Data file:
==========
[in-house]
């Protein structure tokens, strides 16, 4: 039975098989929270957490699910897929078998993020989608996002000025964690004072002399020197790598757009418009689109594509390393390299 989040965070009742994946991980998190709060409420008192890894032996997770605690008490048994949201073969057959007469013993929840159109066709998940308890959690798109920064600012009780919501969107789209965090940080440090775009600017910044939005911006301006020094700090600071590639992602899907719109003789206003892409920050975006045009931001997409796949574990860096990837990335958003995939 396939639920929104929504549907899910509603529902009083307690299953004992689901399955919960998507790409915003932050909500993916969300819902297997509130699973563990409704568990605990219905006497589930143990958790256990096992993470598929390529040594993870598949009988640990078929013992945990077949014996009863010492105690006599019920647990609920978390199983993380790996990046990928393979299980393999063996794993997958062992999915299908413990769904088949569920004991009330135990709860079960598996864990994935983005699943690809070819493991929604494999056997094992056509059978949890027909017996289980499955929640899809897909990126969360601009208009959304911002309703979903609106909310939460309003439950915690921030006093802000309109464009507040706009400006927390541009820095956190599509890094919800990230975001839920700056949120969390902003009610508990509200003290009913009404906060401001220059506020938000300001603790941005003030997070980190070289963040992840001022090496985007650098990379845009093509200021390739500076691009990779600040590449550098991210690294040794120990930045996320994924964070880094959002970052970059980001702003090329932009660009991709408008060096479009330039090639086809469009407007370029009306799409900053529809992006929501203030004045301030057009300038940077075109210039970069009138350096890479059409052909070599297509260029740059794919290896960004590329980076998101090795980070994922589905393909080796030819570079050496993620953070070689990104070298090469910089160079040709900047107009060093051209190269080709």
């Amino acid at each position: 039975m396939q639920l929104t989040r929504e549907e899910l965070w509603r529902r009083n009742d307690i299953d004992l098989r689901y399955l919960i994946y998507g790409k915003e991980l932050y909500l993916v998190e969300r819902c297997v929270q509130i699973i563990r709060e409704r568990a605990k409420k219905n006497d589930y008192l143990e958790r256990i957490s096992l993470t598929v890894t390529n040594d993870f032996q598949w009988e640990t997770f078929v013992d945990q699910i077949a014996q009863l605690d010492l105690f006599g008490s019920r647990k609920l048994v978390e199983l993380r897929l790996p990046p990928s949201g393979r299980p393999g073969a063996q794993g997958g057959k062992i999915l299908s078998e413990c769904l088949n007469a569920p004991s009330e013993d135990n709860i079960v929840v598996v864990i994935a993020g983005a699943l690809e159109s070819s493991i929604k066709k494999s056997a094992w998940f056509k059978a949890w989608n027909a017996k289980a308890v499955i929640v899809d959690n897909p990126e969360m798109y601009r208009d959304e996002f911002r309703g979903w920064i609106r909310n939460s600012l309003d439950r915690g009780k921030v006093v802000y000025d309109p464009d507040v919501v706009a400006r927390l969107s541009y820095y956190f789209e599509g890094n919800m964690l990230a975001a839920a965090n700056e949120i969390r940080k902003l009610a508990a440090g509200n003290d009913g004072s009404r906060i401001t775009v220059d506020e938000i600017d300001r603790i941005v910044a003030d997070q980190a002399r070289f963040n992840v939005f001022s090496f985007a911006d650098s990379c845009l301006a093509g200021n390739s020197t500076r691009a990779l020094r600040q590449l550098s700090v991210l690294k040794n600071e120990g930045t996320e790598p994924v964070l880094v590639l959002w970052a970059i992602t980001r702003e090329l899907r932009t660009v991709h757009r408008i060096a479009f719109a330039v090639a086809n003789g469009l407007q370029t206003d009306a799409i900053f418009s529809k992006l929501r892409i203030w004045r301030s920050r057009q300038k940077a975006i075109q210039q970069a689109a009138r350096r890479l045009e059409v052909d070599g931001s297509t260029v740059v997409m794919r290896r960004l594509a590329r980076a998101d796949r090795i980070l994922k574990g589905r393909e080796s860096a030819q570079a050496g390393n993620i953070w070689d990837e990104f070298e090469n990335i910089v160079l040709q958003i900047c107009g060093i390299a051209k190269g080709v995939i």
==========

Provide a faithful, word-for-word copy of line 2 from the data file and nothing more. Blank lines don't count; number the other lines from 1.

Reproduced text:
């Protein structure tokens, strides 16, 4: 039975098989929270957490699910897929078998993020989608996002000025964690004072002399020197790598757009418009689109594509390393390299 989040965070009742994946991980998190709060409420008192890894032996997770605690008490048994949201073969057959007469013993929840159109066709998940308890959690798109920064600012009780919501969107789209965090940080440090775009600017910044939005911006301006020094700090600071590639992602899907719109003789206003892409920050975006045009931001997409796949574990860096990837990335958003995939 396939639920929104929504549907899910509603529902009083307690299953004992689901399955919960998507790409915003932050909500993916969300819902297997509130699973563990409704568990605990219905006497589930143990958790256990096992993470598929390529040594993870598949009988640990078929013992945990077949014996009863010492105690006599019920647990609920978390199983993380790996990046990928393979299980393999063996794993997958062992999915299908413990769904088949569920004991009330135990709860079960598996864990994935983005699943690809070819493991929604494999056997094992056509059978949890027909017996289980499955929640899809897909990126969360601009208009959304911002309703979903609106909310939460309003439950915690921030006093802000309109464009507040706009400006927390541009820095956190599509890094919800990230975001839920700056949120969390902003009610508990509200003290009913009404906060401001220059506020938000300001603790941005003030997070980190070289963040992840001022090496985007650098990379845009093509200021390739500076691009990779600040590449550098991210690294040794120990930045996320994924964070880094959002970052970059980001702003090329932009660009991709408008060096479009330039090639086809469009407007370029009306799409900053529809992006929501203030004045301030057009300038940077075109210039970069009138350096890479059409052909070599297509260029740059794919290896960004590329980076998101090795980070994922589905393909080796030819570079050496993620953070070689990104070298090469910089160079040709900047107009060093051209190269080709």